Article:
On the 200th anniversary of the birth of Abraham Lincoln, C-SPAN watchers nationwide saw an especially poignant symbolic moment. Assembled on the floor of the Capitol Rotunda, along with House and Senate members, were hundreds of guests. Behind every speaker stood the marble statue of Abraham Lincoln, bending benignly, holding in his outstretched hand a folded Emancipation Proclamation.
When the speaker’s spot was taken by the current occupant of Lincoln’s office — a black man, an African-American — President Obama spoke in honor of the Great Emancipator. The fruition of Lincoln’s sacrifice stood, proven and achieved, before the statue of the murdered President.
Symbols — statues, plaques — matter. Sprinkled about our cities, they come into being as the result of contemporary interests and priorities. But who can tell, as time flows on, whether history will welcome their enduring presence, or wish to wipe them out?
One such memorial that ought to be wiped out is a monument to a man who stood against everything Lincoln stood for. It is a memorial that disgraces the City of Washington, the capitol of the nation: A memorial fountain that honors the perniciously racist U.S. Senator Francis G. Newlands. The current Majority Leader of the Senate, Harry Reid – who was on the speaker’s platform at the celebration, and who spoke after President Obama did – holds the seat that Newlands once held.
The fountain, built and dedicated in the mid-1930s, is not located in some obscure spot where few stumble upon it. No, it is positioned at one of the major commuter entrances to the City, right at the border, on Connecticut Avenue at Chevy Chase Circle. I live not far away, and I know that every day, tens of thousands of people see it; not only commuters, but those who come into the city from Interstate 95 and the Beltway.
The circle is an urban design whose symbolic function is to create a visual focal-point. Those entering or leaving the City must make-way, defer, bend aside to accommodate whatever the planners of the city choose to place there. This particular circle is one of only four circular entrances into the Capital. One of those circles honors Lincoln. Another honors Robert F. Kennedy. A third is vacant. And the fourth honors the racist Newlands.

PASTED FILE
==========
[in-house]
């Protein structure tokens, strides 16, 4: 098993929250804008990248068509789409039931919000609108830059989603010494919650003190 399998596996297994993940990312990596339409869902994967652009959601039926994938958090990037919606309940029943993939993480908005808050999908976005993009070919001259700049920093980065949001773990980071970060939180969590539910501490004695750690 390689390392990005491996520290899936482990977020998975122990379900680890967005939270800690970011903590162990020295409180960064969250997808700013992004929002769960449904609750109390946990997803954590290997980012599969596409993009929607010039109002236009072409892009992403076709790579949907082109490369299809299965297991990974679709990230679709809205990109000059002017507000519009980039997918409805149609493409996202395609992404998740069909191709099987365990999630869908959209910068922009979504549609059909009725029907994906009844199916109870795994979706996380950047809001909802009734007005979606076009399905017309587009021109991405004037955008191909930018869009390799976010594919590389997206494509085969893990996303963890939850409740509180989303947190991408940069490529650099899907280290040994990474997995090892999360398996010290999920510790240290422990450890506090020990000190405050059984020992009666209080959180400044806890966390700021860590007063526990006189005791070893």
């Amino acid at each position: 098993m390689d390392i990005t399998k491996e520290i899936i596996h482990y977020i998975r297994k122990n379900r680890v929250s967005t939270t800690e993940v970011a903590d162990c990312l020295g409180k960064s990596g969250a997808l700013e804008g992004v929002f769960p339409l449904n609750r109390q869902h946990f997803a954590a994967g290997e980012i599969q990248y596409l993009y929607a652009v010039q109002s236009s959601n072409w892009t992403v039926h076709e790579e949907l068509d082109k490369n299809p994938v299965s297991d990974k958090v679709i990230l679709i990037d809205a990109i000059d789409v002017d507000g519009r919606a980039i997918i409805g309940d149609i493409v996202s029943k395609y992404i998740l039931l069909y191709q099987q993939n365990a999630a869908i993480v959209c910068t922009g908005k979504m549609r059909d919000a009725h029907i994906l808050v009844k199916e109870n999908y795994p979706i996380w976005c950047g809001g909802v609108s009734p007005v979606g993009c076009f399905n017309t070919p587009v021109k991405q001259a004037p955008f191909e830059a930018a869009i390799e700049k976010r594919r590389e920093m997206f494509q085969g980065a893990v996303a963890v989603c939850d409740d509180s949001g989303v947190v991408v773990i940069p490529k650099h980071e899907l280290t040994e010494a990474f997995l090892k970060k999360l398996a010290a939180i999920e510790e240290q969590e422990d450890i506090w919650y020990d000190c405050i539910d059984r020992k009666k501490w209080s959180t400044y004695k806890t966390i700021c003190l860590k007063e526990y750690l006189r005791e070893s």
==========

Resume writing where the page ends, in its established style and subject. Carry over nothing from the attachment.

Newlands was a U.S. Senator who died in office in 1917. He openly called, as late as 1912, for amending the constitution to strip the vote from African-Americans. His segregated land development plans established a precedent for segregated suburbs that spread across America. He openly called for African-American education to be limited to education for domestic and menial work. A leading contemporary African-American newspaper editor put Newlands on the same lowest level of dishonor as “Pitchfork” Ben Tillman of South Carolina and “Great White Chief” Jim Vardeman of Mississippi. But Newlands, who as a young man started his career in California and was elected from Nevada, could not even make the feeble excuse, as they might have, of being the product of a people historically conditioned to race prejudice.
Newlands’ race bigotry was the product of greed and ambition, not upbringing, and it encompassed animosity towards Asians and everyone else not of the white race. He saw racism as a means of winning votes, and of making money. Lots of money.
Anyone who looks at urban residential patterns sees the de facto racial segregation of neighborhoods. But only students of the history of urban and suburban development recognize that these segregated patterns were not the result of mere happenstance.
In the decades after the Civil War, the newly-freed slaves may nominally have held legal rights, but whites still held all the money and all the land. Before Newlands began his political career, he was the manager and trustee of a vast fortune made by his wife’s family in western gold and silver, and he used that fortune to buy vast tracts of what is now the northwest section of Washington D.C.